Donald Trump’s Election Did Not Increase Political Polarization

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You’d be hard pressed to find someone who would disagree that American politics are highly partisan. Partisanship has been on the rise since the 1970s, and the consensus among the media seems to be that political polarization has skyrocketed since the beginning of the campaign season for the 2016 presidential election.

But a new study from the Annenberg School for Communication does not support this popular belief. Professor Yphtach Lelkes and his research collaborators conducted a series of studies in 2014 and then replicated these studies in 2017, allowing them to compare levels of political polarization in America before and after Donald Trump was elected president. They found no increase in polarization, leading them to conclude that Trump has not made things worse.

“I’ve been studying polarization for a long time,” Lelkes says, “and elite discourse is arguably at its worst, which led us to theorize that partisanship would be worse since Trump took office. But we found that things really have not budged.”

The first of the three studies tested participants’ willingness to speak poorly of the other political party and their opposition of speech critical of their own party. The second study tested the extent to which participants desired to avoid members of the opposite party, even when participating in activities that were not related to politics. And the third study tested participants’ willingness to commit or condone intentional actions designed to harm members of the opposing party.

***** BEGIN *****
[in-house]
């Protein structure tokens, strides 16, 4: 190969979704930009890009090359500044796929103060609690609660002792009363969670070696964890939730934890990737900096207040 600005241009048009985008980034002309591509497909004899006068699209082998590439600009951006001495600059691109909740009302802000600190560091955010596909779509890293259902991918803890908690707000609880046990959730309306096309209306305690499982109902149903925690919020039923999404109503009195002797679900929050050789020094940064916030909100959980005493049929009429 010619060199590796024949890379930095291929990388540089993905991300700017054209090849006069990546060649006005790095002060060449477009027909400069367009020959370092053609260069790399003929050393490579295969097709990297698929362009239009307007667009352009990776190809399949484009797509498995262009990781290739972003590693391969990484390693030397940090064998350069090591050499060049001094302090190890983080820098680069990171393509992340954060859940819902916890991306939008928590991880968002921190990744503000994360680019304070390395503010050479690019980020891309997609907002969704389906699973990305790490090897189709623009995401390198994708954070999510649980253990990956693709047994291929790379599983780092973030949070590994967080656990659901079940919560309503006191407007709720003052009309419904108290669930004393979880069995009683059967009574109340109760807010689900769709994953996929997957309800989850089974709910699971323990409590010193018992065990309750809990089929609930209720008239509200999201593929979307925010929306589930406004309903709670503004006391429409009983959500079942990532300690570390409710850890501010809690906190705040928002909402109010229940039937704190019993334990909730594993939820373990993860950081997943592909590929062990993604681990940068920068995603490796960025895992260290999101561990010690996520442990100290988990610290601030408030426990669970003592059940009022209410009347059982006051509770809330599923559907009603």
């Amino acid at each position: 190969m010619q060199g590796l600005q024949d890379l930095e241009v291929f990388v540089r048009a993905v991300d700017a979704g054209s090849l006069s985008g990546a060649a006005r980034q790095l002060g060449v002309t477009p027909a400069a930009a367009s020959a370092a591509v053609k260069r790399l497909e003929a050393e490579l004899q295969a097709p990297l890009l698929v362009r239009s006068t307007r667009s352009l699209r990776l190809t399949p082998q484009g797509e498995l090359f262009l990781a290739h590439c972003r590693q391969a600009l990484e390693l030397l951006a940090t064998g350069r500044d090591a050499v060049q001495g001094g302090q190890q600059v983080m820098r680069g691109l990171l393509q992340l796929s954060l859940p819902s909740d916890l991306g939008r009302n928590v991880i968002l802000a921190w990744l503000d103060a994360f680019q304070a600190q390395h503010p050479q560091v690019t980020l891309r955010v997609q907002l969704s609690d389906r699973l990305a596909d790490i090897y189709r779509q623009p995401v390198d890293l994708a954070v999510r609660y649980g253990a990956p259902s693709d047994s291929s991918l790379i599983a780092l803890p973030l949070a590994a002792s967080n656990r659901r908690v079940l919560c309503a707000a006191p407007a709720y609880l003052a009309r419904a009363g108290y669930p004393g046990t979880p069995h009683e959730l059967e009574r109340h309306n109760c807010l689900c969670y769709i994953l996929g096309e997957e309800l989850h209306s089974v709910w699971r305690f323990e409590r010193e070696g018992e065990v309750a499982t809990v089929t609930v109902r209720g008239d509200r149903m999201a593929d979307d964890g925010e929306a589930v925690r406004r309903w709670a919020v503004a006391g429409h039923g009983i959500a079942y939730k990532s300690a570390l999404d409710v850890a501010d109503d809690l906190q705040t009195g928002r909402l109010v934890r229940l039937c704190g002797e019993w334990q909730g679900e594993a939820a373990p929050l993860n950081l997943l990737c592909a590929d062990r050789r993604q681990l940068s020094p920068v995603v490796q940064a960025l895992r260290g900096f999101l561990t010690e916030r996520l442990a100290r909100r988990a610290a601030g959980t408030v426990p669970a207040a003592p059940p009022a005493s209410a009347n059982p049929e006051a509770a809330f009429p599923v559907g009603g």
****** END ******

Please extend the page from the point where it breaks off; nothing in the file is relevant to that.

These studies certainly indicate that America is politically polarized — evidenced by a preference for media critical of the other party rather than one’s own, among other things — but the findings show no statistical difference between the levels of partisanship in 2014 and 2017. America is no doubt polarized; just not more so than it was before Trump entered the political arena.

“Trump is a symptom of polarization rather than a cause of it,” says Lelkes. “People voted for him because of the highly polarized environment we already lived in; he didn’t create that environment.”

In fact, Lelkes’ findings actually indicate that there’s been a decrease in how positively Americans feel about their own party. Regular Americans are seemingly dissatisfied with both the party they identify with and the party they don’t identify with. And as elites — like policymakers and media personalities — become increasingly extreme and partisan, those regular Americans might decide they don’t want anything to do with either party, or with politics in general.

Published in Public Opinion Quarterly, “Are There Still Limits on Partisan Prejudice?” was written by Sean J. Westwood, Dartmouth College; Erik Peterson, Texas A&M University; and Yphtach Lelkes, Annenberg School for Communication at the University of Pennsylvania.